When childhood sexual abuse is discussed, abuse suffered by boys is seldom mentioned. The assumption is that sexual abuse of boys is very rare, and that the consequences of abuse are less serious for boys than for girls. These destructive myths stand in the way of addressing a serious problem in our society, says psychologist Mic Hunter in this important book. Ignoring or minimizing the problem does not make it disappear, he points out; it allows the tragic mistreatment of children to continue unchecked. There is the mistaken belief that all men who have been abused as children are destined to become abusers themselves. This belief prevents men from identifying themselves as victims and adds a burden of fear to their pain as they remain terrified that one day they too will abuse a child. The fact is that most men who were abused as children do not become abusers. The opposite impression persists because those who do become offenders and are caught receive so much more attention than the "silent" victims who do not abuse others. For the adult recovering from childhood sexual abuse, [this book] offers a more complete understanding of the problems he experiences and enables him to see the complete process of recovery through the eyes of other male abuse victims who write of their experiences at different points during their recovery. For partners of men recovering from childhood abuse, the book will deepen their understanding of the problem and help them appreciate the difficult work their recovering partner has undertaken. For clinicians and others in the helping professions, it provides insight into the nature and scope of the problem, as well as a valuable view of the treatment and recovery process. (PsycINFO Database Record (c) 2012 APA, all rights reserved)
Article
Examines sexual abuse of children in the light of the facts that approximately 10% of all women report a childhood sexual experience with a relative and that 1% are victims of father–daughter incest. Incestuous families are seen to represent a pathological exaggeration of traditional patriarchal norms. Common features include extreme paternal dominance, maternal disability, and imposition of a mothering role on the oldest daughter. The incestual relationship has not only been found to begin before puberty and to continue in secrecy for many years, but more than one daughter may be involved. Adult women with a history of incest exhibit a clinical syndrome that includes low self-esteem, difficulty in intimate relationships, and repeated victimization. Measures that improve the general status of women and strengthen the role of mothers within the family are proposed as the best means of long-term prevention. (23 ref) (PsycINFO Database Record (c) 2012 APA, all rights reserved)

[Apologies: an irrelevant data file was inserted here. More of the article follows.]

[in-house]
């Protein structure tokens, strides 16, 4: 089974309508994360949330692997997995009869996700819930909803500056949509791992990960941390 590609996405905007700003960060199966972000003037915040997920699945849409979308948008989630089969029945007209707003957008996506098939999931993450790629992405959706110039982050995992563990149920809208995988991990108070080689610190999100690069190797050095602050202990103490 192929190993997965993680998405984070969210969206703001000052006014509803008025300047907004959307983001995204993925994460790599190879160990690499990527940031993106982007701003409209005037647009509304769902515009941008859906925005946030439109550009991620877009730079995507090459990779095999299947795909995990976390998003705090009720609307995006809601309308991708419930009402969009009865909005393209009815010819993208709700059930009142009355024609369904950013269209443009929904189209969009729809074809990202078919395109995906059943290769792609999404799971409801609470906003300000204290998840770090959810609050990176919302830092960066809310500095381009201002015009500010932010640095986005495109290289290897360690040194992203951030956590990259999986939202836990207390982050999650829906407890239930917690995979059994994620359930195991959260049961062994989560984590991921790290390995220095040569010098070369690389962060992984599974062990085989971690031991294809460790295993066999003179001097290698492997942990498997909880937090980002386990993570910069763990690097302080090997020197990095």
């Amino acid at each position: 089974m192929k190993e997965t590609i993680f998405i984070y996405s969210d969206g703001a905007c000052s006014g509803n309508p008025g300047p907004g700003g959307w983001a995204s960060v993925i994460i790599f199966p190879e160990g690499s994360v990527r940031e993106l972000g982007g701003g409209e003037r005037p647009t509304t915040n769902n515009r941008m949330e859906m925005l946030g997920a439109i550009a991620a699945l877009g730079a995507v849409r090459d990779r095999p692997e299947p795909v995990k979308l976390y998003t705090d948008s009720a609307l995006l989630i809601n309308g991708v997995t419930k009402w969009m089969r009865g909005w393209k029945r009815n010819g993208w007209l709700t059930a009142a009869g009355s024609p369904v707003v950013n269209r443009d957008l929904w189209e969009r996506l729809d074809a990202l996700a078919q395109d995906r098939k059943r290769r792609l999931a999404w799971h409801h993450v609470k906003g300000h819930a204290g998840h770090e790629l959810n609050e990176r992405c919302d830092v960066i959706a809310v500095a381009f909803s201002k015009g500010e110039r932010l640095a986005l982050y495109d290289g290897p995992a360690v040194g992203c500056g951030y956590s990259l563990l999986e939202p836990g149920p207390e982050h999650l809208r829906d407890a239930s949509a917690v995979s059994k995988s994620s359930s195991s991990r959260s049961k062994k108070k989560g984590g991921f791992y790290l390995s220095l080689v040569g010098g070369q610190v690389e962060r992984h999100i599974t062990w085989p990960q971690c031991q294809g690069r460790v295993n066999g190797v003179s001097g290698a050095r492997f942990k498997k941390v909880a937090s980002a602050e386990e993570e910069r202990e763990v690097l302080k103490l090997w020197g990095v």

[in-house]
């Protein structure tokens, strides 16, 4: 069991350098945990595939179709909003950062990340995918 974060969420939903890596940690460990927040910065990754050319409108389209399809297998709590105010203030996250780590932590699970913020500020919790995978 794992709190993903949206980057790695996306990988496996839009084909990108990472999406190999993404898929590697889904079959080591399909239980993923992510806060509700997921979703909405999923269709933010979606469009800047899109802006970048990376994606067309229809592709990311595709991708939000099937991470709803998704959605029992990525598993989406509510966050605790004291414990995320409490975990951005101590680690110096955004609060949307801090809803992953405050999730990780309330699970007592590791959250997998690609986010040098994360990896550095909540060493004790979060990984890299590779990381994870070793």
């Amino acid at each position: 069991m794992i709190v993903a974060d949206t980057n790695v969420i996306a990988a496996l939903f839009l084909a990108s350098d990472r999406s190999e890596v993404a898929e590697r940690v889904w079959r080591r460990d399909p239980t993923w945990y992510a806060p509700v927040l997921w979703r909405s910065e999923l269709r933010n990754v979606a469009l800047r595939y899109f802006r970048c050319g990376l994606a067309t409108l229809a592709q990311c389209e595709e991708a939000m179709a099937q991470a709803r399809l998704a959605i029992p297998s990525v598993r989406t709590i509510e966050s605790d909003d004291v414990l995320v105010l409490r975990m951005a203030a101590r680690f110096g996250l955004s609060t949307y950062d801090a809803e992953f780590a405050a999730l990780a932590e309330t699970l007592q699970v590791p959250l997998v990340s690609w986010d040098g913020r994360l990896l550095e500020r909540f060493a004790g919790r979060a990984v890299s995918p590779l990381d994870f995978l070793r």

Article
In an effort to sort out the reality from the controversies and anxiety, the Family Research Laboratory, with funding from the National Center on Child Abuse and Neglect, undertook a two-year nationwide investigation of sexual abuse in day care. The study was intended to answer a broad range of questions about the problem, looking not just at the sensational and controversial cases, but "ordinary" cases as well—cases that were handled in a routine and unremarkable fashion. This book reports that study. The book addresses issues related to the incidence of the problem and whether day care is a high-risk environment for children (Chapter 1). It describes the perpetrators of this abuse, and tries to evaluate various strategies for screening them from access to children (Chapter 2). The book also describes the victims and the dynamics of abuse (Chapters 3 and 4) and the characteristics of facilities (Chapter 7), all with an eye toward finding vulnerabilities that might be better protected. The process of detection and disclosure is examined carefully (Chapter 5) for ideas about how to promote more, better, and earlier reports. The impact on the children is examined for help in working with victims in the aftermath (Chapter 6). The study also looked into the social and professional response to cases of abuse. Chapter 8 describes the types of investigations that occurred, the kinds of problems encountered by investigators, and the relative effectiveness of different approaches. Chapter 9 details the types of actions taken by licensing and law-enforcement agencies, trying to evaluate whether the response was effective and appropriate. Finally, Chapter 10 discusses the kind of impact that cases had on the communities where they occurred, an impact that in some cases was profound and long-lasting. All in all, the report touches on many facets of the problem. (PsycINFO Database Record (c) 2012 APA, all rights reserved)
Article